Article 4(2) Directions - Local Planning Authorities however have powers to remove certain ‘permitted development’ rights by making Article 4(2) Directions. Once a Direction has been served, planning permission is required for those classes of development listed. Such Directions only affect dwelling houses in single occupation (i.e. not subdivided into flats or with individual rooms let to tenants), and only those elevations that front onto a highway or open space (including side elevations of corner properties). Flats, shops, offices and other commercial buildings, and houses in multiple occupation, do not have the benefit of permitted development rights and so are already required to apply for planning permission for changes such as those listed below.
With an Article 4(2) Direction in place, planning permission will be required for:
l The enlargement, improvement or other alteration of a dwellinghouse i.e. changes to windows, doors, roof coverings, chimneys, rainwater goods etc.
l Alterations to roofs that materially affect the shape of a dwellinghouse.
l The erection of a front porch.
l The provision of a hard standing.
l The installation, alteration or replacement of a satellite antenna.
l The erection, alteration or removal of a chimney on a dwellinghouse or on a building within the curtilage.
l The erection, alteration or demolition of a front gate, fence, wall or other means of enclosure within the front garden, or a side boundary facing the road.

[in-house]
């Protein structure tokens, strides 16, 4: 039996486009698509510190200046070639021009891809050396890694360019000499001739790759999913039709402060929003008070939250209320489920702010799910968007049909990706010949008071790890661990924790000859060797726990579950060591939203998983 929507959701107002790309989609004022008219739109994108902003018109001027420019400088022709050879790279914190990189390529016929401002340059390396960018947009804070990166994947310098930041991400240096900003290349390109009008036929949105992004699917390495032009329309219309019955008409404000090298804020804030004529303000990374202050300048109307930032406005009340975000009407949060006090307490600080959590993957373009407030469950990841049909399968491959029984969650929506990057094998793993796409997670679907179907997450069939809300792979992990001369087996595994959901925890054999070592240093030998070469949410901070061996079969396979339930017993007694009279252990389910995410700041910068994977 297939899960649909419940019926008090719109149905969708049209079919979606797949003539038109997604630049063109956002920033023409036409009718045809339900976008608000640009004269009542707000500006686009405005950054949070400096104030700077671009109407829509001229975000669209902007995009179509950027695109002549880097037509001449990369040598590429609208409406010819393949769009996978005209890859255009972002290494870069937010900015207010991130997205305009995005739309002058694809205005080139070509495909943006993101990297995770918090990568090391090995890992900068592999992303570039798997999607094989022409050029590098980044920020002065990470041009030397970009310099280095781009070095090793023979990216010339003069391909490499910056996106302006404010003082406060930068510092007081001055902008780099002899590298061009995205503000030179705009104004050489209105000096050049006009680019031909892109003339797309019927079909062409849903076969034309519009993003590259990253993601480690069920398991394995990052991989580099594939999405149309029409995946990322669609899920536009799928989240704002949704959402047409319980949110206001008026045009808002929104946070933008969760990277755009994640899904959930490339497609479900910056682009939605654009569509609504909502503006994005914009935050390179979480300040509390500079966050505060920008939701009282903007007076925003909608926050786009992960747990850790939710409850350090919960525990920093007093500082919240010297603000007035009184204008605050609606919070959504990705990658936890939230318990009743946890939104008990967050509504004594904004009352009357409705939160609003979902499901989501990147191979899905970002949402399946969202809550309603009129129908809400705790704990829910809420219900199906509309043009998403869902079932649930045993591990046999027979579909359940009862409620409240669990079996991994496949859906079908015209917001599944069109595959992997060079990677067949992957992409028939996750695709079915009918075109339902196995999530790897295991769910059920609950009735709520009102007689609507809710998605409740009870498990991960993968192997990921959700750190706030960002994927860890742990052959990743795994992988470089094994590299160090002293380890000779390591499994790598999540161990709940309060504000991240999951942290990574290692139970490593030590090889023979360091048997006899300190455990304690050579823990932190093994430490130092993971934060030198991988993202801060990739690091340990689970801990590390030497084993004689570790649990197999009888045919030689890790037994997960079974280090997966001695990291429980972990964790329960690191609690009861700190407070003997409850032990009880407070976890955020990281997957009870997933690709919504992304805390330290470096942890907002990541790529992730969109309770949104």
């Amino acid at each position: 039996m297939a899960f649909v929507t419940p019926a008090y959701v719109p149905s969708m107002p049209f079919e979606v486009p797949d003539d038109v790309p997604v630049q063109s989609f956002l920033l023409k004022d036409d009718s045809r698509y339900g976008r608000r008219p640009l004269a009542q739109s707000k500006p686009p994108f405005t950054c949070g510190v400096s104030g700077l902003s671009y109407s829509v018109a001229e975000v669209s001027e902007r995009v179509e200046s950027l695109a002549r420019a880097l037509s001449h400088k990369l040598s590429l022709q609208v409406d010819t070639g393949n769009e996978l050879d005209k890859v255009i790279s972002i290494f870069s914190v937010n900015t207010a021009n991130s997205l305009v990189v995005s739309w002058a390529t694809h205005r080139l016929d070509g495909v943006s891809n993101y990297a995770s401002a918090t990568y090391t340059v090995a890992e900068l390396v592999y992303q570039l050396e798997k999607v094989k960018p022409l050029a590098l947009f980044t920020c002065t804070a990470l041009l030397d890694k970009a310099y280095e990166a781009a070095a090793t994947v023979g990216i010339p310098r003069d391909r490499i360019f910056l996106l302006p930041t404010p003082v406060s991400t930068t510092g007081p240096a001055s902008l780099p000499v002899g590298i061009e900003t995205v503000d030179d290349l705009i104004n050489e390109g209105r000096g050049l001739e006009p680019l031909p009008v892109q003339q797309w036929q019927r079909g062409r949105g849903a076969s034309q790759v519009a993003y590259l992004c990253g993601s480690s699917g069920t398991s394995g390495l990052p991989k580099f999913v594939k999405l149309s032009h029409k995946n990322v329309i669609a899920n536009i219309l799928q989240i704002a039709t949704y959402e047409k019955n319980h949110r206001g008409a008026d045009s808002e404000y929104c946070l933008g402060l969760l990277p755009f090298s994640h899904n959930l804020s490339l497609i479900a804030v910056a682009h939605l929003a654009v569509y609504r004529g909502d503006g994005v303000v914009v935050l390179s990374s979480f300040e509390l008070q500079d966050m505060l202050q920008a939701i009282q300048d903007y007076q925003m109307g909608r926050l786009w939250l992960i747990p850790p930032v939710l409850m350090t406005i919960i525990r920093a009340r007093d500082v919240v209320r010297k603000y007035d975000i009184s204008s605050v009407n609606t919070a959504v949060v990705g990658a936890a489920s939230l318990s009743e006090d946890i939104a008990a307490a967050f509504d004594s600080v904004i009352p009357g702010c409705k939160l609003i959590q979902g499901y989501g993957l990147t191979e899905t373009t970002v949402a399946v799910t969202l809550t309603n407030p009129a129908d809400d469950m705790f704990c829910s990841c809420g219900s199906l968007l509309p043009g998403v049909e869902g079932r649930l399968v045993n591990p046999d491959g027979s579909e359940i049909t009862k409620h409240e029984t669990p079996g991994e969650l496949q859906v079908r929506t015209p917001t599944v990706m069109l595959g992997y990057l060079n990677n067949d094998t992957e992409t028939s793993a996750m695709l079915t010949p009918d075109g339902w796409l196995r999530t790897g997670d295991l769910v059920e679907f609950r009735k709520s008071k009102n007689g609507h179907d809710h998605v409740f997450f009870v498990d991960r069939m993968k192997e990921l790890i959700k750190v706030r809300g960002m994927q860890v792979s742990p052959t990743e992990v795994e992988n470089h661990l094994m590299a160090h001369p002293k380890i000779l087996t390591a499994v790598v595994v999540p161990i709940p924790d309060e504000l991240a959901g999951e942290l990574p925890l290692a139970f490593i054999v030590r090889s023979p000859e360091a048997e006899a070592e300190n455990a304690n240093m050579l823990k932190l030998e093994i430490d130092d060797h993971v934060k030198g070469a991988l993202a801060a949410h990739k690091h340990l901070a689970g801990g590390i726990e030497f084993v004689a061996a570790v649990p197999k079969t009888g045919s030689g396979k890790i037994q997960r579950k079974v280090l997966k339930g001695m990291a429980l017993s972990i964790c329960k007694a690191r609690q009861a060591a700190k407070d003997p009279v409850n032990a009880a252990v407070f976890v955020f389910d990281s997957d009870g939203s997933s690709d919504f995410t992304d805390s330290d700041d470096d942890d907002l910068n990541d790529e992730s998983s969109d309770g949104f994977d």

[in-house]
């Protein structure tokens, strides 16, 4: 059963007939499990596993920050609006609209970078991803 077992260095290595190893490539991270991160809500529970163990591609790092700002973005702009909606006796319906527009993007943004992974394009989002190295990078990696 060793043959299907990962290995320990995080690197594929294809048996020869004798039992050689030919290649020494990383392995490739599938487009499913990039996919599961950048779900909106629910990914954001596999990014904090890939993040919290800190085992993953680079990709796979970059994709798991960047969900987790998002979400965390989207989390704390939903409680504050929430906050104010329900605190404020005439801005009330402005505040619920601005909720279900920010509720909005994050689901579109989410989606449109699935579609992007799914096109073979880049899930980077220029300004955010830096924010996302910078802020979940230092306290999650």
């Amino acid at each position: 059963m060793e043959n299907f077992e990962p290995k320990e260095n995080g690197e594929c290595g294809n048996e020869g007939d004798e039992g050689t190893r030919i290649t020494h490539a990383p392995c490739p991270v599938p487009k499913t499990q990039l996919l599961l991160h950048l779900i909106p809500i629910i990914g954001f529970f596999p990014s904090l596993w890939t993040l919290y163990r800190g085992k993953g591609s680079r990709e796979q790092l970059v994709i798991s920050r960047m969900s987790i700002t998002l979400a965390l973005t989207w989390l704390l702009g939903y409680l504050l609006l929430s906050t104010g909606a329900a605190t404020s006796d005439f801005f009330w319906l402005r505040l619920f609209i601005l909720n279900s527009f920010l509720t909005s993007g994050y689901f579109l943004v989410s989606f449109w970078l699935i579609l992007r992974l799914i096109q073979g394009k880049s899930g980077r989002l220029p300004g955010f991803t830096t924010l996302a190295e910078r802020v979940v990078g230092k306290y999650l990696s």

l The painting of a dwellinghouse (apart from like-for-like repainting).
The Article 4(2) Direction Schedule for your Conservation Area sets out the classes of development for which planning permission is now required. Carmarthenshire has three Article 4 directions: Cwmdu, Llandovery and Llangadog. You will probably know if your property is affected by such a direction, but you can check with the council if you are not sure.
As a general guide, planning permission will not normally be granted to replace traditional features with modern replicas, or to use substitute materials such as aluminium or plastic windows, or concrete roof tiles. Applications for alterations that would not preserve or enhance the character or appearance of the Conservation Area will normally be recommended for refusal.
You do not need planning permission for repairs provided they are carried out in a traditional manner repeating the details of the original elements involved and using the same materials. You can also replace minor worn out elements without permission provided the replacements are like-for-like.
There are no fees payable to the Council for any planning application required solely as a result of an Article 4(2) Direction.
Further information and contacts
The legislation in the General Permitted Development Order is very complex.
We recommend that anyone wishing to undertake works under permitted development rights should obtain confirmation from us before building anything that they consider may be acceptable as permitted development. This can be done my downloading and completing the free 'Householder preliminary enquiry form'.
Further advice on permitted development can be found in 'Planning: A Guide for Householders' which can be downloaded from the 'Downloads' section on this page.